Monday, September 13, 2010

Dow to Hire 100 for Powerhouse Solar Shingle Manufacturing


Out of all the renewable energy home-based products hitting the market, I believe that this one has the most potential when it comes to a cost-effective system that offers both ease of installment and maintenance, without the fuss of aesthetics and placement that other systems such as wind turbines can produce. The picture above comes from the Dow Kokam car battery groundbreaking/announcement from June, but I was absolutely thrilled to see these on display there as well. After all, wouldn't it be great to plug your new electric car into your renewable energy home? Wouldn't it be great to produce all the energy you need yourself? Imagine every home and business as its own little power station. We are closer than you think.

Introduced last October, the Dow Powerhouse Solar Shingle went into testing this year with the goal of mass commercial release in 2011 - and with today's hiring announcement, it appears they are right on schedule.

“This represents a significant milestone towards bringing our Dow POWERHOUSE™ solar shingles to the market in 2011, and confirms that we are on track to deliver this pioneering new residential solar technology next year,” said Palmieri. “It is also the first phase towards bringing more than 1,200 jobs to the region by 2014 to support the production of our solar product here in Midland.”

The initial wave of solar-related jobs at Dow’s Michigan operations will be in manufacturing, with hiring of qualified candidates expected to begin as early as the end of September. The Company worked closely with union officials to develop the criteria for these positions, and ensure the right skills were in place to support the anticipated 2011 market demands.

Union jobs, you say? Not an issue. Dow has chosen Michigan to launch the first full-scale production of this product - and skill is what counts.

“We’re excited to add these manufacturing jobs to our Michigan Operations facility to begin contributing to the local economic base immediately,” said Earl Shipp, Dow vice president for Michigan Operations. “As Dow adds to its portfolio of building-related solar-energy-generating products, we’ll continue to tap into the base of highly skilled workers we have right here in the Great Lakes Bay Region.”

Time Magazine named the shingles one of the "50 Best Inventions of 2009" with good reason. They can be installed with conventional roofing tools, the power fed to a simple box in your basement that is no bigger than a regular fuse box, and that power can also be fed back to the grid. Earlier this year, Dow partnered with Cobblestone Homes to build Michigan's first net-zero house, using a combination of these shingles with geothermal heating and other energy efficient solutions such as sealants and insulation to produce the savings. While they warn that not every house can be made "net-zero", this proves there are products already on the market that can substantially lower energy costs and cut the demand for fossil fuels.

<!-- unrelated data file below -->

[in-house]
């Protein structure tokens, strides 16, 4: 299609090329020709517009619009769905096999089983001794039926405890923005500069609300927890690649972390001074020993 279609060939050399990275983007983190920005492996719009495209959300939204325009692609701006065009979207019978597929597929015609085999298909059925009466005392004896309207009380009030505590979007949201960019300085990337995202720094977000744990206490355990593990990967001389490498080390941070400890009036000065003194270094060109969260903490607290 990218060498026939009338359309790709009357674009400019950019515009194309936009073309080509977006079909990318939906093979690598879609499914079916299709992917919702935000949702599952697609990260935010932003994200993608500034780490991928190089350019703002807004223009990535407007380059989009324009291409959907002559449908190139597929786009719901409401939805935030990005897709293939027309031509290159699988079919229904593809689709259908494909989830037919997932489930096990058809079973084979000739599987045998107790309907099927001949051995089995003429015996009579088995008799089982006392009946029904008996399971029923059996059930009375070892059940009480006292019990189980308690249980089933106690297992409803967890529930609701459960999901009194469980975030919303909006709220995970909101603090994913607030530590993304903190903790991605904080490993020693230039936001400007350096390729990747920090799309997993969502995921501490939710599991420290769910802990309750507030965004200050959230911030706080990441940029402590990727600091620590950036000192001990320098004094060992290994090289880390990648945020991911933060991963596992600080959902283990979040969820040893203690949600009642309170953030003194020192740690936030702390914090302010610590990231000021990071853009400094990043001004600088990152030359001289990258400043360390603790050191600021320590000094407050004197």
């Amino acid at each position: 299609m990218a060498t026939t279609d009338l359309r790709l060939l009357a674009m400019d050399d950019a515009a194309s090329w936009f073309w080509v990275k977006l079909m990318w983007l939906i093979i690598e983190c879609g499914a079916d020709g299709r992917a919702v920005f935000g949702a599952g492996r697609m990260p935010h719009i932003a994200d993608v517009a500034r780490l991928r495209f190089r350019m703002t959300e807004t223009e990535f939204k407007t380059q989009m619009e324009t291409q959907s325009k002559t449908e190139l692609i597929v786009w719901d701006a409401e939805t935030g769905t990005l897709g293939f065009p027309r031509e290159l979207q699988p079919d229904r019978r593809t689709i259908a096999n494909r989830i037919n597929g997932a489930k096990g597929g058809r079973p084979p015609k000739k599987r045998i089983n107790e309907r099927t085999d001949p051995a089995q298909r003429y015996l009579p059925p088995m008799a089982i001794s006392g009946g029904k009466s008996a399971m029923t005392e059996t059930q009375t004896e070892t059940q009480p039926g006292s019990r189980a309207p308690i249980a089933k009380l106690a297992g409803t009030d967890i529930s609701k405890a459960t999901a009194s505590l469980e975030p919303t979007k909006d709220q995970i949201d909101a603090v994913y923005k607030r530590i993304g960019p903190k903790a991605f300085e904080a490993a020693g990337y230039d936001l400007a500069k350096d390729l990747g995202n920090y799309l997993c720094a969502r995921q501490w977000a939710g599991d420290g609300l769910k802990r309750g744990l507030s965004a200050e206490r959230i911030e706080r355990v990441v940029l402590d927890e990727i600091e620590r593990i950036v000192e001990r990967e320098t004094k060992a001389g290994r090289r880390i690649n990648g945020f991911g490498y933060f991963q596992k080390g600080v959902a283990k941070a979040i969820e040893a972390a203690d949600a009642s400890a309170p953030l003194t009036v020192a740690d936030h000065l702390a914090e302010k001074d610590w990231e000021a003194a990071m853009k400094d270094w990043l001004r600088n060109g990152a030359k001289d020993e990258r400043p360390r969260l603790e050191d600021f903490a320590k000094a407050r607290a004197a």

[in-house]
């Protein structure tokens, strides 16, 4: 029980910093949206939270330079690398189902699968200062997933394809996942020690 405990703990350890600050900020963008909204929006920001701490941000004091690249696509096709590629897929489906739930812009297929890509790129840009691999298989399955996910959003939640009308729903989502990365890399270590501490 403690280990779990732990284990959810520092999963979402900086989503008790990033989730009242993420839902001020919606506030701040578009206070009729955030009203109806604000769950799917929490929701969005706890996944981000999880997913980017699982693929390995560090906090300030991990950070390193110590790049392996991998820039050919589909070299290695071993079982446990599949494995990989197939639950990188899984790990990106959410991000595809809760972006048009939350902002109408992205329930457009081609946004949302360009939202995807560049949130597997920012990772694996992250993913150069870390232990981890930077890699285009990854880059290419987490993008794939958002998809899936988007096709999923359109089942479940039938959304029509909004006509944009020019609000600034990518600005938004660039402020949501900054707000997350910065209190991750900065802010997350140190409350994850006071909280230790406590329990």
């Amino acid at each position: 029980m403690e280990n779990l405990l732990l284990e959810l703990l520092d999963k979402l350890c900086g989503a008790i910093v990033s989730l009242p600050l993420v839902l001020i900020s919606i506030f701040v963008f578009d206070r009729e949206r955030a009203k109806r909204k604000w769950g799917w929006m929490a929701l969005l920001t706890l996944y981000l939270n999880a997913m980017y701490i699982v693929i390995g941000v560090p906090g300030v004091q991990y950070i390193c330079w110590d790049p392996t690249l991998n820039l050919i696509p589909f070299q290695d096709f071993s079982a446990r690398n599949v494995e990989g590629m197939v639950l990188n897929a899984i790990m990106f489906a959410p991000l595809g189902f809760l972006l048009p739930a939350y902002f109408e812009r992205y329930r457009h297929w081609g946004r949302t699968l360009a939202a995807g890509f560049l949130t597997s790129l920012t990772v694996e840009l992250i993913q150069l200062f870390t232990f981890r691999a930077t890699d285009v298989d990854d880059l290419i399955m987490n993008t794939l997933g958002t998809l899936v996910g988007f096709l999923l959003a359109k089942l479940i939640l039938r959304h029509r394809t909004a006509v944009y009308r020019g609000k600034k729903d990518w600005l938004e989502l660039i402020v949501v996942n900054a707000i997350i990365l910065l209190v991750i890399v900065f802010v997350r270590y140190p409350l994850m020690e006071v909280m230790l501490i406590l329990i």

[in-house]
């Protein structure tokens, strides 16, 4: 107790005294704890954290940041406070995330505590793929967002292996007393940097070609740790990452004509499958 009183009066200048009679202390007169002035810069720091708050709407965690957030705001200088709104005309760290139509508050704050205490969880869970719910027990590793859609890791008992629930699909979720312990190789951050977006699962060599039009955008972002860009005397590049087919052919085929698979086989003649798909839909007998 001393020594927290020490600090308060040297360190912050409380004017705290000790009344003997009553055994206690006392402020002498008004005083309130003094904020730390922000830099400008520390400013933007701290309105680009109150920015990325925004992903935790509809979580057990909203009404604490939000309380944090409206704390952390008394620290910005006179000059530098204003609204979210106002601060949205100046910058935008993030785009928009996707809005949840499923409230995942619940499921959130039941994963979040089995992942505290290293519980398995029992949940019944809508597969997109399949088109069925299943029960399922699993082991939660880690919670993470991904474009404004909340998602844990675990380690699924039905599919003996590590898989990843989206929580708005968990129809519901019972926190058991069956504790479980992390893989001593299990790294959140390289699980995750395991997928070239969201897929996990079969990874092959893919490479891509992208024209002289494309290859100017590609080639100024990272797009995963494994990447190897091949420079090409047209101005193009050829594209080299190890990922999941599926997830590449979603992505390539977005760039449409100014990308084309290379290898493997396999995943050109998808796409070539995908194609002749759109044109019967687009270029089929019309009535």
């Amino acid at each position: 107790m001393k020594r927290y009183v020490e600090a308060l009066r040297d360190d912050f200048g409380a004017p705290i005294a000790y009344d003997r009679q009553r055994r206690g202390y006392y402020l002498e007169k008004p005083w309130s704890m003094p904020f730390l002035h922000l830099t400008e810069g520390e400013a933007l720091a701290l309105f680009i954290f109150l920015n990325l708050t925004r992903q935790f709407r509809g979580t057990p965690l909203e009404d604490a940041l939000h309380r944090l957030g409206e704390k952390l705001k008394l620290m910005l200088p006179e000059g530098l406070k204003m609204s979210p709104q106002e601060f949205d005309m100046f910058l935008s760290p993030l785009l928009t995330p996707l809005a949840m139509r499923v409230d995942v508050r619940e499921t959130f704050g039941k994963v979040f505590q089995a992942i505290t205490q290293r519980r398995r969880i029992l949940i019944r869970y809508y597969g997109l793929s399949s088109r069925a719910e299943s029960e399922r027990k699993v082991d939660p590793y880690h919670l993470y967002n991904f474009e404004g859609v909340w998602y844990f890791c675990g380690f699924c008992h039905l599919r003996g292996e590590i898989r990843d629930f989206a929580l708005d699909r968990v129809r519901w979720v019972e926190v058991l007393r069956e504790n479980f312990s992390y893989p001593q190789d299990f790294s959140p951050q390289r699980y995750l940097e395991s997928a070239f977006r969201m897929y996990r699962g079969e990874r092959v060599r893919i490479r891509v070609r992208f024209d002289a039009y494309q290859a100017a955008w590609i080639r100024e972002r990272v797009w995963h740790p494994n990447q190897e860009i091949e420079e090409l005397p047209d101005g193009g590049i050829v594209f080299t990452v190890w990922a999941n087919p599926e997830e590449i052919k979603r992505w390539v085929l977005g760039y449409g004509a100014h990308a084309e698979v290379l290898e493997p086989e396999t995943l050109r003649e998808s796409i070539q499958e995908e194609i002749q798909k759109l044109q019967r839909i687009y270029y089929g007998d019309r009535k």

It can be done. It will be done. Provided we don't blow it, we will see a day when all new construction will include renewable energy options such as this. And, as costs continue to fall as the technology becomes even more efficient and powerful, it will be easier to retro-fit existing homes as well. Even better yet, just recently there was a breakthrough in energy storage that pertains to these home-based systems - they have discovered a new catalyst that boosts the production of oxygen that can be stored in a fuel cell for later use. Wonkish science stuff is as follows:

"Our goal is to make each home its own power station," said study leader Daniel Nocera, Ph.D. "We're working toward development of 'personalized' energy units that can be manufactured, distributed and installed inexpensively. There certainly are major obstacles to be overcome — existing fuel cells and solar cells must be improved, for instance. Nevertheless, one can envision villages in India and Africa not long from now purchasing an affordable basic system."

Such a system would consist of rooftop solar energy panels to produce electricity for heating, cooking, lighting, and to charge the batteries on the homeowners' electric cars. Surplus electricity would go to an "electrolyzer," a device that breaks down ordinary water into its two components, hydrogen and oxygen. Both would be stored in tanks. In the dark of night, when the solar panels cease production, the system would shift gears, feeding the stored hydrogen and oxygen into a fuel cell that produces electricity (and clean drinking water as a byproduct). Such a system would produce clean electricity 24 hours a day, seven days a week — even when the sun isn't shining.

Integrate something like that with the products that Dow and others are offering, and we are well on the way to living in a society that can power itself with natural elements. This new catalyst has been licensed to Sun Catalytix, which "envisions developing safe, super-efficient versions of the electrolyzer, suitable for homes and small businesses, within two years." Give it a decade, maybe even less, for those improvements in fuel and solar cells to come about - and we are there.

Now all we have to do is figure out a way to give people like DTE and Consumers a cut so they don't try to throw up roadblocks when they are threatened with the loss of market share. But I get ahead of myself with statements like that. For today, Dow is creating green jobs, green union jobs to boot, with visions of thousands more to come in the future when this product takes off - and they are doing it right here in Michigan. Yea for us.